Displaced in Dystopia | The Daily Star
12:00 AM, April 01, 2016 / LAST MODIFIED: 12:00 AM, April 01, 2016

Human Rights

Displaced in Dystopia

Photo: Kazi Tahsin Agaz Apurbo

Shahzadi Begum sat on her bed, her eyes firmly on the recording device set before her. She wore a smile across her face, belying the apprehension evident in her eyes. “When they were asking people if they wanted to go to Pakistan, I wanted to go too. It sounded like such a wonderful place,” Shahzadi responds when asked about the repatriation decision. “I don't anymore. I have lived in this country for so many years; everything I know is here,” she adds, a sudden blush streaking across her face. Shahzadi Begum moved to Geneva Camp, one of the largest camps housing the so-called “Stranded Pakistanis” located in the heart of the capital city, with her husband. A people persecuted ever since independence, Shahzadi's story is all too similar to the thousands of others who also call this little place in their city their home. While our current discourse has often attempted to alienate these individuals, to be forgotten in the recesses of history, a landmark verdict granted them citizenship back in 2008 bringing them to the fleeting national consciousness. Since then, much has changed but perhaps not enough to make a marked difference.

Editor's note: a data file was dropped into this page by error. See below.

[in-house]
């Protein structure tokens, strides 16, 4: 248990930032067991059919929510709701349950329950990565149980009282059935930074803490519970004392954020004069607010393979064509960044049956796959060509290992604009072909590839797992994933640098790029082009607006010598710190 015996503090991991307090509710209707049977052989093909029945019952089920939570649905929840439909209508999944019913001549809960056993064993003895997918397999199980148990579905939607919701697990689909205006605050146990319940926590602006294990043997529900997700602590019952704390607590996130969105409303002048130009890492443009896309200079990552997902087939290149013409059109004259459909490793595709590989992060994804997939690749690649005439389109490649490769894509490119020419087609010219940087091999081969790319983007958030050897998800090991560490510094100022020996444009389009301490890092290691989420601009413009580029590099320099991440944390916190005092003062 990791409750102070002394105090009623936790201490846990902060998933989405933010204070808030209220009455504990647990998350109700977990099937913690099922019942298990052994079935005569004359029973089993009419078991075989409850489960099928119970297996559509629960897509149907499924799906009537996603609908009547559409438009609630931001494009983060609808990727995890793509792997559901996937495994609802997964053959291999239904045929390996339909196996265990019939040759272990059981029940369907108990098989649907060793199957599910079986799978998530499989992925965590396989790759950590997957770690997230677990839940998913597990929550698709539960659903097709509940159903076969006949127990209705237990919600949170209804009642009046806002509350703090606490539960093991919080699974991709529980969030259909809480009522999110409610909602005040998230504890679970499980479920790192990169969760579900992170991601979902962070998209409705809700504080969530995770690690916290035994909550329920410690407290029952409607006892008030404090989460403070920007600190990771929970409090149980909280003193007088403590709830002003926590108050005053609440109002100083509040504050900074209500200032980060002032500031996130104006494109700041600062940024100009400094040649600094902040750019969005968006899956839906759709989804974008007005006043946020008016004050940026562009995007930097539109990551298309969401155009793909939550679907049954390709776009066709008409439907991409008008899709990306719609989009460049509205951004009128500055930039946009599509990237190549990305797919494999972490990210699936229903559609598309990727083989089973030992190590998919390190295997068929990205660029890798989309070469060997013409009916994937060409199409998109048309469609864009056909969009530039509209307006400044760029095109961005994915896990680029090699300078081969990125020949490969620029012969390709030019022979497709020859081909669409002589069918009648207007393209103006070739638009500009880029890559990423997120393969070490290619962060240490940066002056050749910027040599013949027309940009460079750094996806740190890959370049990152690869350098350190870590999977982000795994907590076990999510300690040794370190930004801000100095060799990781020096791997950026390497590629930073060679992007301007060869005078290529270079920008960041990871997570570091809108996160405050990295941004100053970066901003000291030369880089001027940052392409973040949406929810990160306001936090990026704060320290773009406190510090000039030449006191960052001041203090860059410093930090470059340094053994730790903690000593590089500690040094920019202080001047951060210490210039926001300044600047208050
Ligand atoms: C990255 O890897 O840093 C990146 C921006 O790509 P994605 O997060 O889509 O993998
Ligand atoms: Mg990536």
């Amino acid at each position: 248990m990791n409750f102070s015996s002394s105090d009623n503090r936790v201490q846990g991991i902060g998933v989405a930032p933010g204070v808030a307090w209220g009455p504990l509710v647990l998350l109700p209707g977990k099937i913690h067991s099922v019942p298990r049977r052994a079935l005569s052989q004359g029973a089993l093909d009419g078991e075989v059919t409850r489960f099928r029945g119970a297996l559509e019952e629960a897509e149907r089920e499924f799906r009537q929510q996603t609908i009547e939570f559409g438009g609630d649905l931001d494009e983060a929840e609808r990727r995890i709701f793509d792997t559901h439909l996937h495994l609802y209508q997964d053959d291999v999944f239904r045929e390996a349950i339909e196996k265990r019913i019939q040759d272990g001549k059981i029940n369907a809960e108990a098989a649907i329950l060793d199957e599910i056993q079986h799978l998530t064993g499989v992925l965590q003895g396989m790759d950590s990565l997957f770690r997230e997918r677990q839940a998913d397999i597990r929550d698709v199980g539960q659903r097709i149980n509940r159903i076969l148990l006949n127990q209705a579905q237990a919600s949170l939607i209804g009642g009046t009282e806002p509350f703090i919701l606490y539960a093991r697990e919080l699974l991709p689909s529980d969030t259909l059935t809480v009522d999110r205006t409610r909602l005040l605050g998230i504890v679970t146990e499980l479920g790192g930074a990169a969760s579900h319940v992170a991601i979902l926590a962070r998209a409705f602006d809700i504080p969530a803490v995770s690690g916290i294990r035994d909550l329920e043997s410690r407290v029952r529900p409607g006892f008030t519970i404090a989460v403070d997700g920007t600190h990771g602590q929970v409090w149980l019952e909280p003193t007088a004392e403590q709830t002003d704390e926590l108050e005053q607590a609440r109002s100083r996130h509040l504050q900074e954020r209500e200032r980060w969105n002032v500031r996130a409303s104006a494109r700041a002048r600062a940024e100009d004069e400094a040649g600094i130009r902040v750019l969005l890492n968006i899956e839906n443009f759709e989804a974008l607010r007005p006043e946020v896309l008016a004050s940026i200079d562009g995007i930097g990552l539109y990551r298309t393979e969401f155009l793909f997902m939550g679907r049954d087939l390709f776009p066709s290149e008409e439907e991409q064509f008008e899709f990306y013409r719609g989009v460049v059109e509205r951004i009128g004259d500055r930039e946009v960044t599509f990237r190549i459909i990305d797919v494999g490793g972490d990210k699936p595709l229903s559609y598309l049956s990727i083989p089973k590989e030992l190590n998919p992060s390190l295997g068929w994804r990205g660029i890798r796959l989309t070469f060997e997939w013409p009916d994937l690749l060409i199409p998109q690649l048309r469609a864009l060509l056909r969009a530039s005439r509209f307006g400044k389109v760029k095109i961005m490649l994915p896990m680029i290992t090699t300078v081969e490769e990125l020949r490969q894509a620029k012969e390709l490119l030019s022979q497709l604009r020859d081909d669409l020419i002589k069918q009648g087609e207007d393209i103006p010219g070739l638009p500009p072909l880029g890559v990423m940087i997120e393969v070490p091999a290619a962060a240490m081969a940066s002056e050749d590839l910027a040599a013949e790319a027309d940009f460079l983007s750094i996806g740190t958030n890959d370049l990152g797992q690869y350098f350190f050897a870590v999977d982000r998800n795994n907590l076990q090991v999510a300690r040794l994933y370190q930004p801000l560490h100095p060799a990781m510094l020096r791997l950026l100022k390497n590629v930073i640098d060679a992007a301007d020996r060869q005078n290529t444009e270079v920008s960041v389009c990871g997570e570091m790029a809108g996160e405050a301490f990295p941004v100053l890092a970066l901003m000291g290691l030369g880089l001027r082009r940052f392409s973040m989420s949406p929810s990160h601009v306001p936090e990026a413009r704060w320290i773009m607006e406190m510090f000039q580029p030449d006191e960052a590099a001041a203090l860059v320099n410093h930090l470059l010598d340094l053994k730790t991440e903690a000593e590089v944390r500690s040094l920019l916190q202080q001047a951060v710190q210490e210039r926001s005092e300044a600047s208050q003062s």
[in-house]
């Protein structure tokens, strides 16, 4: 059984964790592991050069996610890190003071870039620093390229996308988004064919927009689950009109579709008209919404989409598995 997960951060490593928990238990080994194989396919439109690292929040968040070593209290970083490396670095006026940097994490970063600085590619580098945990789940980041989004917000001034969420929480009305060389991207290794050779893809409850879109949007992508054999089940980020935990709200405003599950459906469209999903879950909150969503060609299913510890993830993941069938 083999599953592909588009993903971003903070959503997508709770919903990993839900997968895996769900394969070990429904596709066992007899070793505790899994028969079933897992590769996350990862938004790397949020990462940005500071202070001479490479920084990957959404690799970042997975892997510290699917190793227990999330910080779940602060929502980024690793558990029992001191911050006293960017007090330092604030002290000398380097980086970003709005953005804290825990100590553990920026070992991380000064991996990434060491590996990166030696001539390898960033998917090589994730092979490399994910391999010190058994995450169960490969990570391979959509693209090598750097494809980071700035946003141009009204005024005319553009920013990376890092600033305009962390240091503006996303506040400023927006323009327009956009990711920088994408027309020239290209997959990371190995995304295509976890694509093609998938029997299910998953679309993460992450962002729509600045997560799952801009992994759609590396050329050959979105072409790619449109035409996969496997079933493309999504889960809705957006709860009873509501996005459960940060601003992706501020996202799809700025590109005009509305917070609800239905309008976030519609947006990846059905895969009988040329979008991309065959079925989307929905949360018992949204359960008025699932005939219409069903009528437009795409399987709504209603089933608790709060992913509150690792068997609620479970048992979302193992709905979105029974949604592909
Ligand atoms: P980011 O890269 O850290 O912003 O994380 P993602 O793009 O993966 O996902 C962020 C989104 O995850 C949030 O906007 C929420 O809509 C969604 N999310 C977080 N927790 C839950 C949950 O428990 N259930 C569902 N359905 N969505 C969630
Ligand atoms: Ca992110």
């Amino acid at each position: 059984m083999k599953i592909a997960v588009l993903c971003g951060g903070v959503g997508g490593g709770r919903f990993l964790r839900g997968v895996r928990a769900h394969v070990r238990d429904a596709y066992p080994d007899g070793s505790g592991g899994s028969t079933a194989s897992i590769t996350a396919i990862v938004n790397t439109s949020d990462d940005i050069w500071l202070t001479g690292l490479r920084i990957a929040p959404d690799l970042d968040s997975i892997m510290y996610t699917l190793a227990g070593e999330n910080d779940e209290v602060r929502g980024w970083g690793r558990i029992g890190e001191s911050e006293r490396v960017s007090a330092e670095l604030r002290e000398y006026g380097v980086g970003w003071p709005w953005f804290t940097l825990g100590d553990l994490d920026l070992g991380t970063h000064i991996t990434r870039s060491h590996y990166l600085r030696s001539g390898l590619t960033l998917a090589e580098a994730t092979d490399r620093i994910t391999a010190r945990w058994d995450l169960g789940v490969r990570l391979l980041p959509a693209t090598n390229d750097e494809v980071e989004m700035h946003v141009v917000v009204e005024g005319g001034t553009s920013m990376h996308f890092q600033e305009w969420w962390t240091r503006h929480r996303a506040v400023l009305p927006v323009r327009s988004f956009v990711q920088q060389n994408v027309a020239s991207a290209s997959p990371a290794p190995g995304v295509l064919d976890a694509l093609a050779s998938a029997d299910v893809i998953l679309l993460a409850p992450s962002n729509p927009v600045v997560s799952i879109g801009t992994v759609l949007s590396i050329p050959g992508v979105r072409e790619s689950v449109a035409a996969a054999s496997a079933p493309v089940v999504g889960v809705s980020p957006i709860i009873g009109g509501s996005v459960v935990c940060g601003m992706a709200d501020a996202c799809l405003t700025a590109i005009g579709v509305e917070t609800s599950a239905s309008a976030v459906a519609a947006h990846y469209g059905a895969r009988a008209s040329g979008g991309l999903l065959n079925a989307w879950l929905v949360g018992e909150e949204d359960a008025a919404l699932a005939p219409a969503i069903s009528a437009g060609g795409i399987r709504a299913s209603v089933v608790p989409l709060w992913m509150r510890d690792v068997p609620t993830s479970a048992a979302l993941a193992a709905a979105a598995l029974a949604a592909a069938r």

Shahzadi Begum's husband worked in the railway industry; a common profession of choice for those who had migrated here from Bihar, an Indian state known for the same industry. However, before she arrived in the camp, Shahzadi used to live in the city. She cannot recollect the name of her previous area of residence, but she has happy memories of the time there living with her parents. After moving to Geneva Camp, Shahzadi saw a drastic change in her living conditions. The small room where she sits now has a large bed, a wardrobe shelf with a small 24” TV on top and some cooking utensils. This small room happens to also be her entire house. “My husband bought this for us a few years after our marriage,” Shahzadi remarks, beaming. The pride she has can be seen in the house itself; it is as clean as can be, perfectly juxtaposed against the environment outside. “I have no complaints,” Shahzadi says before mentioning the difficulty she has in using the communal toilets, having to stand in line for hours. Apart from that, she doesn't have much to say. It may also be because she doesn't want to say much. She seems content, almost happy, in this place of hers, where there is just about enough for everybody but not a lot for anyone.